Thursday, June 4, 2015

How to Write a Novel in 25 Days

Happy Thursday! I'm on the very last leg of writing a 70,000-75,000 word novel this week. As I type this, I have four scenes left to write, so I should have it done by Friday. That means I completed the first draft in 25 writing days with three rest days, for a total of 28 days.

Whew!

I'm writing a story for the Love Inspired Blurb to Book Contest. In March I sent in a hundred word blurb with my first page. Among the hundreds of submissions, the contest judges chose twenty five in the historical category to move on to the second round, and I was one of them (so was Erica!). I then submitted a full synopsis of the story and the first three chapters. On May 15th, the judges announced the top ten authors moving forward, and again, I was thankful to be chosen (so was Erica!). Now the full manuscript is due on July 15th.

Since I have another story releasing July 1st, and a writing retreat at my house starting July 8th, I needed to get my first draft finished as soon as possible. I still need to make revisions and edits, and I still need enough time for my critique partners to read it and give me feedback.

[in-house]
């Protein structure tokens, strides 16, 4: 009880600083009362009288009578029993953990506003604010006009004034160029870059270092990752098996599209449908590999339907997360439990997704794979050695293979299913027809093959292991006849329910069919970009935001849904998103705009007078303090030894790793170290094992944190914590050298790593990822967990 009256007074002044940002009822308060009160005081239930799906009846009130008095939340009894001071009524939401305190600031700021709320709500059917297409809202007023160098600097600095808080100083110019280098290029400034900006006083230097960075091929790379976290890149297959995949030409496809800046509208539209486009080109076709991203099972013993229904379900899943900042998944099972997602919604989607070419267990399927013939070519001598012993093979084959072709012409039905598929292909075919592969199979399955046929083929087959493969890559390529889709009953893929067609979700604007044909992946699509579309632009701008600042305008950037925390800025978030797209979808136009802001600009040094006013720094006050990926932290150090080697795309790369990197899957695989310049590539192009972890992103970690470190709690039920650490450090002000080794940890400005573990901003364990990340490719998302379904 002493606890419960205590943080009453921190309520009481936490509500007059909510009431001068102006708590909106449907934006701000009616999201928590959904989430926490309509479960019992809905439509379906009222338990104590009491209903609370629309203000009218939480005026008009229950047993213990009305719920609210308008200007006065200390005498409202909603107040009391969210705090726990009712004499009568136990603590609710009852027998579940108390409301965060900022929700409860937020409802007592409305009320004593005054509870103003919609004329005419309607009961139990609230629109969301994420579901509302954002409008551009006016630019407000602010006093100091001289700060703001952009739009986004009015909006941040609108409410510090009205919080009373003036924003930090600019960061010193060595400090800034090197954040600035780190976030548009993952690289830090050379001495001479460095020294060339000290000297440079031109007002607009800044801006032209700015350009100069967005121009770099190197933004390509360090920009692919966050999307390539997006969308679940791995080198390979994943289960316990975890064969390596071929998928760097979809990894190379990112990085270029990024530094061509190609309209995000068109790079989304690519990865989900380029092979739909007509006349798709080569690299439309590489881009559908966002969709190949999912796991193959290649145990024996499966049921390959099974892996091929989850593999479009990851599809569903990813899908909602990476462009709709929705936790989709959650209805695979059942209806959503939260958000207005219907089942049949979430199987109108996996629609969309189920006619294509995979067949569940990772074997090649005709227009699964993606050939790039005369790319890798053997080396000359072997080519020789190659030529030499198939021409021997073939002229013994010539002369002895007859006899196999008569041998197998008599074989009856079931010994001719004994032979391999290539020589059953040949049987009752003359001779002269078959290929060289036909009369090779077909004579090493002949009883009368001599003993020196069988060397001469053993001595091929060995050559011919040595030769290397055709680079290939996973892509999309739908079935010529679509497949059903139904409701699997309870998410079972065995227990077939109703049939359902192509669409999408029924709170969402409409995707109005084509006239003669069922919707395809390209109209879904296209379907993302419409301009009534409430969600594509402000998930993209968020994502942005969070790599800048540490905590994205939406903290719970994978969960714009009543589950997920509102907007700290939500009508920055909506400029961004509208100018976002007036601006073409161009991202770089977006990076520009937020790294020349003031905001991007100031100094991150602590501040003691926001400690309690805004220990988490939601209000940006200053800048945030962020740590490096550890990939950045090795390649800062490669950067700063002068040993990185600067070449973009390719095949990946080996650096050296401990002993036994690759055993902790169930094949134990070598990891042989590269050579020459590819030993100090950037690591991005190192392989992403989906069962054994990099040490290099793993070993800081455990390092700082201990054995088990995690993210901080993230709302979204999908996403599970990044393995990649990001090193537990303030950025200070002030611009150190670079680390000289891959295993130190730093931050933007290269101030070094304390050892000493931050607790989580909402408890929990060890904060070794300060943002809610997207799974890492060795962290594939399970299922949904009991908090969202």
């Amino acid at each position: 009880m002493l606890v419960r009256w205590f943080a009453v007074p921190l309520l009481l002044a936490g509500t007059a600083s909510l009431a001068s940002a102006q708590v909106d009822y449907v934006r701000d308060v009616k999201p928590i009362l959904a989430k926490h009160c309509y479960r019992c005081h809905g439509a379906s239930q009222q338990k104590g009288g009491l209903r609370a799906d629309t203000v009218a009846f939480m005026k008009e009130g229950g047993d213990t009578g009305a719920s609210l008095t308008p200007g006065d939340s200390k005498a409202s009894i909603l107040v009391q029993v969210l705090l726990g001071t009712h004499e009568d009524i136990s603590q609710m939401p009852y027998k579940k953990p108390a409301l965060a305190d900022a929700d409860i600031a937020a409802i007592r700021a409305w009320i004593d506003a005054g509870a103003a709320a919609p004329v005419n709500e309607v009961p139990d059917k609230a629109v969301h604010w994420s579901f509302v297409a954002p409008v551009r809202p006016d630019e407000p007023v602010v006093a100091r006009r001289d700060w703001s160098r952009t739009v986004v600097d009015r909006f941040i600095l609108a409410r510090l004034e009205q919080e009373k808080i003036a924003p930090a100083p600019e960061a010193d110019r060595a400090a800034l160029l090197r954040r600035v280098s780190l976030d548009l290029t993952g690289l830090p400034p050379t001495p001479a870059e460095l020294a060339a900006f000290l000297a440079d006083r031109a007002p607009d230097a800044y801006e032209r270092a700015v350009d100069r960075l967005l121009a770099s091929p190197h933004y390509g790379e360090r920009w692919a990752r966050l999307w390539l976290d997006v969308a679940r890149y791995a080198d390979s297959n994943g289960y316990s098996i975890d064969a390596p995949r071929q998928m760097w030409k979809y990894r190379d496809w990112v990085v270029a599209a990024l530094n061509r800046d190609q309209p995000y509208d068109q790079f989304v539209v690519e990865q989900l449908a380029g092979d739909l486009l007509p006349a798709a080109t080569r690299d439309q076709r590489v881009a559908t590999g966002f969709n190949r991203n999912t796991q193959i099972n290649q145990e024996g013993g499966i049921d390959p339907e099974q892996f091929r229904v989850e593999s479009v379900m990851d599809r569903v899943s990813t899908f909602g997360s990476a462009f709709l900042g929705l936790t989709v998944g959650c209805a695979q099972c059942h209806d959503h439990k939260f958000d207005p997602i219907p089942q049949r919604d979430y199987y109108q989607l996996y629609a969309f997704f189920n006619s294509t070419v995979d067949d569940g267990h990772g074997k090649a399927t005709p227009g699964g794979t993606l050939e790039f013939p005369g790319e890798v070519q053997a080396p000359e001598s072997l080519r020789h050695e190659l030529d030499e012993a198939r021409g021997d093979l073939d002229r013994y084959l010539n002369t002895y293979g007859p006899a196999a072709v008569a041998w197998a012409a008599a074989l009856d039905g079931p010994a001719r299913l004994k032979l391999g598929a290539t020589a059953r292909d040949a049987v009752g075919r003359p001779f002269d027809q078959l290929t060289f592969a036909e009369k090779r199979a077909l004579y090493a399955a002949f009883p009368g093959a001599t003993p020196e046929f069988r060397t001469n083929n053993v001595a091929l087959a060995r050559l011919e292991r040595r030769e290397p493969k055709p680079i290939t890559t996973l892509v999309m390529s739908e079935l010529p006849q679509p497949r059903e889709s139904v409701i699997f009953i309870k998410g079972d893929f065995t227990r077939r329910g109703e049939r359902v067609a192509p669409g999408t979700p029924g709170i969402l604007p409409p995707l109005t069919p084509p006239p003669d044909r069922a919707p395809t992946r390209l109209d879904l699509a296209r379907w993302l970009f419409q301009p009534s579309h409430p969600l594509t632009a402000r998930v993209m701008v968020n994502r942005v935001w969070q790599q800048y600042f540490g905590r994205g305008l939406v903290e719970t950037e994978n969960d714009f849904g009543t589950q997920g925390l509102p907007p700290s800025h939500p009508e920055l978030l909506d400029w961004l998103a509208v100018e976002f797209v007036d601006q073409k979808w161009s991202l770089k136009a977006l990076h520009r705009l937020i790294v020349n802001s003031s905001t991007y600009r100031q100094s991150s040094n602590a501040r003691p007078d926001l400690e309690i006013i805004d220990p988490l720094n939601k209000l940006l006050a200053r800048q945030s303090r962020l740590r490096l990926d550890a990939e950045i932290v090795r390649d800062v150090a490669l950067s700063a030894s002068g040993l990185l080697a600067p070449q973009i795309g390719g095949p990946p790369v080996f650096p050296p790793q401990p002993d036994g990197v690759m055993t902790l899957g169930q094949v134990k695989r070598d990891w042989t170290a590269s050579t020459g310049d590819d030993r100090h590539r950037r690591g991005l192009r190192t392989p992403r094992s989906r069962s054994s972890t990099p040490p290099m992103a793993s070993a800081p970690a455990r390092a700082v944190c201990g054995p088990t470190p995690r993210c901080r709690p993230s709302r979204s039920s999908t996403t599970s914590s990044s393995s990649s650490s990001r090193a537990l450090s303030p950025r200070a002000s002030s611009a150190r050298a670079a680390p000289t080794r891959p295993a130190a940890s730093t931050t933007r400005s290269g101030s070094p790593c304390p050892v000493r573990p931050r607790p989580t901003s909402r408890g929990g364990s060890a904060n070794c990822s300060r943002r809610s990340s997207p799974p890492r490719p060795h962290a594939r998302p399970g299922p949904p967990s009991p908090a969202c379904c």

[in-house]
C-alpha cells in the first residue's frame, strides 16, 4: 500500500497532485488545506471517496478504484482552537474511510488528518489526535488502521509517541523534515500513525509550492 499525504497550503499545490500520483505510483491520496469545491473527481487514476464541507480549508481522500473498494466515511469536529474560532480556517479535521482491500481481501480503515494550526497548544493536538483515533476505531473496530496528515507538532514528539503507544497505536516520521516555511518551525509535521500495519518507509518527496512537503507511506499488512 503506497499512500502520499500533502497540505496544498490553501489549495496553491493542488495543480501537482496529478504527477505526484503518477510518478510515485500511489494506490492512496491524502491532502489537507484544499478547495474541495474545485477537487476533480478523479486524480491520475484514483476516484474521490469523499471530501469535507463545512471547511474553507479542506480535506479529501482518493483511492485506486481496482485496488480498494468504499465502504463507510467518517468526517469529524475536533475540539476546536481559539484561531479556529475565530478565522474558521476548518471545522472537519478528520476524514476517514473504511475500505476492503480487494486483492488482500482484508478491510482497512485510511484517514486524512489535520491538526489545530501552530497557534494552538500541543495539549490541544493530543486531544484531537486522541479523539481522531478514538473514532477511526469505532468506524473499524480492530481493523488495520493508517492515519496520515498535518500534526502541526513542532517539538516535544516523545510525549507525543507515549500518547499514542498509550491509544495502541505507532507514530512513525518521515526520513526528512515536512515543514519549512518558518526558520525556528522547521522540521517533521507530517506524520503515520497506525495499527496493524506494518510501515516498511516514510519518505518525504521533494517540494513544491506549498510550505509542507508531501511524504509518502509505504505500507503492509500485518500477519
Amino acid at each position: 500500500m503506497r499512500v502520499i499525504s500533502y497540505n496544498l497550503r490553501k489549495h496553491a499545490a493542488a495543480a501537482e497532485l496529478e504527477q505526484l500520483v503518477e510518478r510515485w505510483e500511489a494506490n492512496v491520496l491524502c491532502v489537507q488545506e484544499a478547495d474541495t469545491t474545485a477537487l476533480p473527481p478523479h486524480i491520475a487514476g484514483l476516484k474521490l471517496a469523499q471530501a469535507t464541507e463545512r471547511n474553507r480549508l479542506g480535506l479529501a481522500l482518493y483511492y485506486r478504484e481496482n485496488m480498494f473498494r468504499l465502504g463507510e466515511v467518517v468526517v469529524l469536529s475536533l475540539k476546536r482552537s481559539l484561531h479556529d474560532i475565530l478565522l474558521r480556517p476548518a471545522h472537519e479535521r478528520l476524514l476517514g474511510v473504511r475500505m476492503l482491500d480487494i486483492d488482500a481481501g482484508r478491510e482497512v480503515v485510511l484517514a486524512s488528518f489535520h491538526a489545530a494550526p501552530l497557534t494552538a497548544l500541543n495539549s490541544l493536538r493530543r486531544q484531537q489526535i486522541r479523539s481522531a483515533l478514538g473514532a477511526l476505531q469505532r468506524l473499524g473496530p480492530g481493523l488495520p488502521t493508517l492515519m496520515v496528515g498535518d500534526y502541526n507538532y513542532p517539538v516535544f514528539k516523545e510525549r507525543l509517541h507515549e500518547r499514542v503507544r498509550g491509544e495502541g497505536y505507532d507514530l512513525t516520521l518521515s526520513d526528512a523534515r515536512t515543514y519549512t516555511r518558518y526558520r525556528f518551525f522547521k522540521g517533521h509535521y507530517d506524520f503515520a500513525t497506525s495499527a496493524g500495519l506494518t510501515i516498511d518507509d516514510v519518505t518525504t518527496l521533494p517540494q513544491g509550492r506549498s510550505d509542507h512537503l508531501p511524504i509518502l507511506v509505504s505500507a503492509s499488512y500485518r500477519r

So how did I get it finished in 25 writing days? Today I thought I'd share my writing plan, in case you're curious or you'd like to give it a try (this would work great for NaNoWriMo).

1. Brainstorm
This is one of my favorite parts of writing a novel. I love to sit down and think of all the possibilities. It's even more fun when I can brainstorm with my writing friends. If I can't, I'll often pick the brain of my husband, mother, sister, friends, or even my daughters. It's amazing how many ideas you can generate. I usually give myself a good week to pull together all my brainstorming notes. With this contest, I was able to brainstorm a little with my critique partners before I sent in my first entry, and then I had time between the judges' announcements to brainstorm.

2. Plot
I'm a plotter, but I also let the story take me unexpected places when I'm writing. To get a story written in 25 days, I had to plot this one out pretty extensively. I have a spreadsheet with all the elements I need to include in each story I write. For instance, in the first chapter, I need to make sure to show the home world, the inciting incident, (for Love Inspired) the hero and heroine need to meet, and so on. My spreadsheet it my best friend while I write. When I get writing block, I simply go back and look at what I have coming next and it's already there. I had to plot this story during the second stage so I could write a full synopsis. Having the plot in place definitely helped me write as quickly as I did.

3. Schedule and Daily Word Count